Crimson Glory

#834: Top Five Masked Artists

GETTING MORE TALE #834: Top Five Masked Artists

The Masked Singer, you say?  Never seen the show; not interested.  What about real artists who wear, or have worn, masks?  Not makeup, but an actual physical face covering?  Since masks are everywhere today, and sometimes required depending on where you go, let’s have a look at some artists who were already ahead of the (flattening) curve.

#5:  Crimson Glory

Before Slipknot, Mushroomhead, and before Ghost, Crimson Glory were the most famous masked metal band.  Often compared to Queensryche (but more ambitious), Crimson Glory were fronted by singer Midnight.  He wore a half-mask so he could sing, while the rest of the band kept their faces fully covered.  At first, anyway.  The masks were toned down on the second album and eventually dropped.  But when their debut appeared in ’86, they looked like nobody else.  That they are forgotten is unfair — they don’t even appear on Wikipedia’s “masked musicians” list!

#4:  Buckethead

At best, Brian Carroll is a recluse.  He’s rarely been photographed without his plain white mask and a chicken bucket on his head (though you can find pictures of a young unmasked Carroll online).  According to Bucket, the mask was inspired by Michael Myers in Halloween 4.  It is highly likely that the anonymity of a mask allows Buckethead to loosen up and perform live.  In all probability, the mask helps him get into his creative headspace.   It’s not too much of a stretch to say that without the mask there could be no Buckethead.

#3:  Nash the Slash

Nash was very early in the mask game, having started wearing bandages in 1979, the same year the Residents started wearing giant eyeball helmets.   The Slash, or Jeff Plewman, passed away in 2014.  He was best known as a founding member of FM, playing electric violin and mandolin.  His 1980 solo cover of “Dead Man’s Curve” had a music video featuring that bandage mask, and trademark top hat.  It was one of the weirdest videos of its time.

#2: Slipknot

I considered Gwar for this position, but then I remembered:  Gwar don’t wear masks. They are aliens that crash landed in Antarctica. No, seriously, this position should belong to Gwar except that I don’t really consider them a masked band. What they have done takes the idea of “masks” and puts them in an entirely unique category. Gwar might be the top “costumed” band, but speaking strictly of masks, this spot goes to Slipknot. Mushroomhead may have come first, but there is no question that Slipknot commercialised their image much more successfully. They expanded upon the masks with matching numbered jumpsuits. They became iconic. Just as one can easily recognize Gene Simmons as a member of Kiss, Shawn “Clown” Crahan simply cannot be mistaken for some guy in Pearl Jam. When you see Slipknot, you know Slipknot. And only they can take the credit for that.

#1: Kathryn Ladano

Biased? Yeah, so what!  This is where I defend my choice.

All of the above artists are brilliant and that cannot be disputed.  But how many of them incorporate the mask with the music?  Perhaps only Buckethead uses the mask to get into a specific headspace to create.  Kathryn Ladano’s newest album, also called Masked, explores this.  Masks and blindfolds were worn in the studio while music was improvised and captured for the album.  The mask becomes part of the audible art, which you cannot say about Slipknot or Crimson Glory.  Maybe I’m biased, or maybe I’m one of a few people who knows how critical masks were to the creation of this music.  Without the masks, some of this music wouldn’t even exist.  For that reason, Kathryn Ladano is our topped masked artist.  Nobody else incorporated the mask with the music like she did.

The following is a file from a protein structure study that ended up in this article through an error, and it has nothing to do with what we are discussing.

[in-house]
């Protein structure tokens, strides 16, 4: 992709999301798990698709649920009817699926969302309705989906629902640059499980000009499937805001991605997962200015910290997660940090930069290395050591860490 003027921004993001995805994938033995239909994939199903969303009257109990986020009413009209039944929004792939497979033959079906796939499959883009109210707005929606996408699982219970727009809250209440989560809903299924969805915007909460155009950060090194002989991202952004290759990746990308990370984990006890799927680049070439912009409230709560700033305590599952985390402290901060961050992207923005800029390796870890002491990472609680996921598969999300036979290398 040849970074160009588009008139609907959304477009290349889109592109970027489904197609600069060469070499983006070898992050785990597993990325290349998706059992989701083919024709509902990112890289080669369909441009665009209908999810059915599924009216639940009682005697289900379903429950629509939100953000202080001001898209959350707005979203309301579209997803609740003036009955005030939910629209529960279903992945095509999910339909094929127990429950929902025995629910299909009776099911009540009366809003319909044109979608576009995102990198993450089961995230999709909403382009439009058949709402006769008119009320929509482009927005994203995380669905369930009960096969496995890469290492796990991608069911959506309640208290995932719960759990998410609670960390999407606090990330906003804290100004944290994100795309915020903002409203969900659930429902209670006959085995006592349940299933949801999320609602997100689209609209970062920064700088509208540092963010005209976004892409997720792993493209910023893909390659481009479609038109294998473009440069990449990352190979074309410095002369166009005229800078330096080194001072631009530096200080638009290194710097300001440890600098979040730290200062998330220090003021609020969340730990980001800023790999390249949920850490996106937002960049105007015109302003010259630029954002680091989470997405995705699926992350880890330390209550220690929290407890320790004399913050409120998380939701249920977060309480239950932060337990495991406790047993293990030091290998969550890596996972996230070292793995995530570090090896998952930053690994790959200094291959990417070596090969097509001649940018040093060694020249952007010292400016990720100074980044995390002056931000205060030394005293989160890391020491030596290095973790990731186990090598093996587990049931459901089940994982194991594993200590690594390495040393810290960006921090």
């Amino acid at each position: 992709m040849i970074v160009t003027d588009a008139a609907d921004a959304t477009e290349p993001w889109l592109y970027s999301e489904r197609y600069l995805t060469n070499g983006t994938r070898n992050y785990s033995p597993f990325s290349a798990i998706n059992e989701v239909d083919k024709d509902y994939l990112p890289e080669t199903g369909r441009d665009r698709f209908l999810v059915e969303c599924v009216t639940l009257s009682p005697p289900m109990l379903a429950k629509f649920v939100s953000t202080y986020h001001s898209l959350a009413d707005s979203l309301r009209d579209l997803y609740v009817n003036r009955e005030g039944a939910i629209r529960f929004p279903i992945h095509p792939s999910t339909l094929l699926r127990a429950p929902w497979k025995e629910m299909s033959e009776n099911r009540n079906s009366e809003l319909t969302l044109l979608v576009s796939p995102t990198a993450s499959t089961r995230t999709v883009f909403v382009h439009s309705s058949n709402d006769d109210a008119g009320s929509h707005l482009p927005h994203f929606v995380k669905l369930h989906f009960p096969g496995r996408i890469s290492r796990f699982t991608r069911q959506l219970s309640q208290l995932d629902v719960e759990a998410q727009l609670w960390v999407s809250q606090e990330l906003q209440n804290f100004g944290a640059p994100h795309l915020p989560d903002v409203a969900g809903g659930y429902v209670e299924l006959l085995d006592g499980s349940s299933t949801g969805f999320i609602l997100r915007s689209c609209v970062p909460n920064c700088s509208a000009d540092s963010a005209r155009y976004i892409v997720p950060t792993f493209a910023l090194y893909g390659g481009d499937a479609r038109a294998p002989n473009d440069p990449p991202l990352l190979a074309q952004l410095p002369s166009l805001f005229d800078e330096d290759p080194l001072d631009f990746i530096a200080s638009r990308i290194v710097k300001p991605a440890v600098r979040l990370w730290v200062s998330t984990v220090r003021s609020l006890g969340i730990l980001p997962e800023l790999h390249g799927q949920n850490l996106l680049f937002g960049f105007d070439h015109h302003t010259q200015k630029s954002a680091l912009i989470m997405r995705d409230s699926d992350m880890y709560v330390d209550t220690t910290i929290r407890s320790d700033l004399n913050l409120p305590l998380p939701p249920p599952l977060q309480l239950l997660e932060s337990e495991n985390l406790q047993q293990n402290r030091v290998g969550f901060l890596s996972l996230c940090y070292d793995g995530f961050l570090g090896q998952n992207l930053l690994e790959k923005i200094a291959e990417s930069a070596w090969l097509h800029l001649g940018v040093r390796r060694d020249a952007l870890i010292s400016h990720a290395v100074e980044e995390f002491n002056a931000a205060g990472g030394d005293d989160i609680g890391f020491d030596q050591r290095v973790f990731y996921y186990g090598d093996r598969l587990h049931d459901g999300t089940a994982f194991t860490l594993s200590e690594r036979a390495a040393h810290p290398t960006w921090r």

Worthy Mentions

 

Hey!  Where’s Daft Punk? Where’s Deadmau5? Not on this list, that’s where!  Neither are Ghost, Thunderstick, the Residents or a number of other groups who wear physical facial coverings.  Narrowing down is the hardest part of any list, but I hope you enjoyed this one anyway.  Check out some Crimson Glory or Nash the Slash and tell us who you think the greatest masked artists are.

 

REVIEWS: Leatherwolf – New World Asylum & World Asylum (Japanese import)

Epic Review Time!  Here’s a two-fer for you!

LEATHERWOLF – World Asylum (2006 King Record Co. Japan)

Leatherwolf were one of my favourite bands in the late 80’s. They had a unique sound, a potent mix of traditional metal, glam rock, and thrash elements. In addition they sported the Triple Axe Attack: 3 lead guitar players, and before Iron Maiden did it.  When they reformed in 1999 and released the live album Wide Open, I was excited for some new music. Then, lead singer/guitarist Mike Olivieri quit, and the band hooked up with Jeff Martin (ex-Racer X, Badlands) on lead vocals. With him they did an excellent 3 song demo: “Behind The Gun”, “Burned”, and “Disconnect”, plus one instrumental called “Tension”. (Track them down!)

Then for whatever reason Martin was out and Wade Black (Crimson Glory) was in. I’m sorry, Glory fans, I’m just not that into Black. His voice is fine, particularly on the three  more melodic songs that they originally did with Martin (Note:  “Burned” has been re-named “The Grail”). I’m just not feeling it.  On some of the other songs, he’s verging on nu-metal territory too much for my taste, like on the downbeat “Institutions”.  And for some reason his voice grates on me after the length of a full album.  Maybe I find it a bit too shrill.